The Waves (Aziloth Books)

Overview

Born into a distinguished intellectual family in 1882, Virginia Woolf became a leading member of the 'Bloomsbury Group', writers who eschewed Victorian formality and sought the re-birth of the novel by rejecting conventional norms and concentrating instead on what Woolf termed "the innermost flame" - a deeply psychological perspective highlighting the mind's attempts to translate experience into language and meaning.
The Waves is Woolf's most ambitious and experimental novel, ...
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The Waves

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Overview

Born into a distinguished intellectual family in 1882, Virginia Woolf became a leading member of the 'Bloomsbury Group', writers who eschewed Victorian formality and sought the re-birth of the novel by rejecting conventional norms and concentrating instead on what Woolf termed "the innermost flame" - a deeply psychological perspective highlighting the mind's attempts to translate experience into language and meaning.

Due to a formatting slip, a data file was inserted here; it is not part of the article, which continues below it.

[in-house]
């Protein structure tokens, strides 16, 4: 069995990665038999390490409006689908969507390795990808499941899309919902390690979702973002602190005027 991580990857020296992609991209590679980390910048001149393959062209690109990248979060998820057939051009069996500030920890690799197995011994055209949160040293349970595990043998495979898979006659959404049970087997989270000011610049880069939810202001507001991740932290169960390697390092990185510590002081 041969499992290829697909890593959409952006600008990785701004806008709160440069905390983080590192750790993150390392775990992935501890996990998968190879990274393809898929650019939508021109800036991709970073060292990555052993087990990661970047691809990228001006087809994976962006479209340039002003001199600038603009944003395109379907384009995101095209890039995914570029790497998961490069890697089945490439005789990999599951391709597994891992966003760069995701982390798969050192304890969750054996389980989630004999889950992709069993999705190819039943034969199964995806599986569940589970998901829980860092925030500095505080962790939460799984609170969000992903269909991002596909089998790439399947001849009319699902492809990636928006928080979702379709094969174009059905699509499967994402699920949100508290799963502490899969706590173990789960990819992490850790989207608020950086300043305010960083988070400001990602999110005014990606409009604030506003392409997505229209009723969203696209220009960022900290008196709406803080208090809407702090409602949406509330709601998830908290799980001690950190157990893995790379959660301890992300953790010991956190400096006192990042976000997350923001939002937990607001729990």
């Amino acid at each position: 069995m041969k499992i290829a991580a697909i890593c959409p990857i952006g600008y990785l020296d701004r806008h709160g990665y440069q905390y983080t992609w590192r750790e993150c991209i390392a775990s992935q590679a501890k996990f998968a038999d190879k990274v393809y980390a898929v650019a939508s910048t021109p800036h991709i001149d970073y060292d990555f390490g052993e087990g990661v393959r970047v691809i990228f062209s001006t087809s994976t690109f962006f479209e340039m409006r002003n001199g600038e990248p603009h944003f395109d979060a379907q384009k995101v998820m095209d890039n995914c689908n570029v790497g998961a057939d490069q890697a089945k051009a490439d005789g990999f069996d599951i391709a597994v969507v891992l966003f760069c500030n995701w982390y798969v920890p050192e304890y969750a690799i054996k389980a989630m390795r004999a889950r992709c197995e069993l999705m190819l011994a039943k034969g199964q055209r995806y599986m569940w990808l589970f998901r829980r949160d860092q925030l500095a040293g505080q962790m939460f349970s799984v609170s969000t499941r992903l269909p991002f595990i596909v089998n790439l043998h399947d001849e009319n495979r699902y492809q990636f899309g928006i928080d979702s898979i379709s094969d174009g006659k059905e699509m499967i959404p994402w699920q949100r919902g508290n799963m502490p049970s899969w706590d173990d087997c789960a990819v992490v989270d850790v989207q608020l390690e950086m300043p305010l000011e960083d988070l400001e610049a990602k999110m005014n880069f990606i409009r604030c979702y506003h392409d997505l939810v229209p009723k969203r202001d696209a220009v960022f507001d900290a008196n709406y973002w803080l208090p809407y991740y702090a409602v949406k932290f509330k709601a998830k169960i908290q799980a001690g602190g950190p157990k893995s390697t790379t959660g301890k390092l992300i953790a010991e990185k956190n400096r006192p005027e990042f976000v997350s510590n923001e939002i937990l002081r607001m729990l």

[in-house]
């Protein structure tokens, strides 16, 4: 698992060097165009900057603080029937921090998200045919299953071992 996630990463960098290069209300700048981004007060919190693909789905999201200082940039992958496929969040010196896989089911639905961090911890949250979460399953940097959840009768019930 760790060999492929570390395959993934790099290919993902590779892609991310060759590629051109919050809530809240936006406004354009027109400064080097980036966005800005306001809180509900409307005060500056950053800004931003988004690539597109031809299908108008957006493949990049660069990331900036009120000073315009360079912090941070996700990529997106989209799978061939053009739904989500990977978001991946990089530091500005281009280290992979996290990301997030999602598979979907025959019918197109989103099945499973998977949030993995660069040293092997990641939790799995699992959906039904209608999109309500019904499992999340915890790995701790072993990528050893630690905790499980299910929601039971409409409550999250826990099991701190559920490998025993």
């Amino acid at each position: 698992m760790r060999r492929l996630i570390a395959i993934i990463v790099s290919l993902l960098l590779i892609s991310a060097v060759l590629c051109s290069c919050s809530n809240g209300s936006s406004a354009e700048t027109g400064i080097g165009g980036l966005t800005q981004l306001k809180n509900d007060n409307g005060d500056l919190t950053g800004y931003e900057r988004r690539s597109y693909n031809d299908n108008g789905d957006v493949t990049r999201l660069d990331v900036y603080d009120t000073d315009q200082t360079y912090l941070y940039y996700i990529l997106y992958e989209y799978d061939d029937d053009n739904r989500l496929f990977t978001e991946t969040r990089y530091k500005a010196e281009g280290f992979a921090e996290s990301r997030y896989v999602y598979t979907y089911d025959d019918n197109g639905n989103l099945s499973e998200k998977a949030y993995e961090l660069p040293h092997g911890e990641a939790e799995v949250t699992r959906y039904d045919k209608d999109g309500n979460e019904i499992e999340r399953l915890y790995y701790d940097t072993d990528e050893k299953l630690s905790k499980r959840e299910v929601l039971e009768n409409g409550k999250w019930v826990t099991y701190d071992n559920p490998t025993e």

The Waves is Woolf's most ambitious and experimental novel, focusing on how our personalities are moulded by our contact with others. Divided into nine sections, each symbolised by the passage of the sun on a single day, it follows the lives of six friends - all very different personalities - who themselves may stand for the several 'voices' present in our own minds. The untimely death of one of the friends forces the survivors to take stock of their own lives and the reality of death. In dream-like, lyrical prose, Woolf gives the reader a window into the thoughts and passions of these six friends, and the manner in which each gradually comes to terms with the mystery of existence.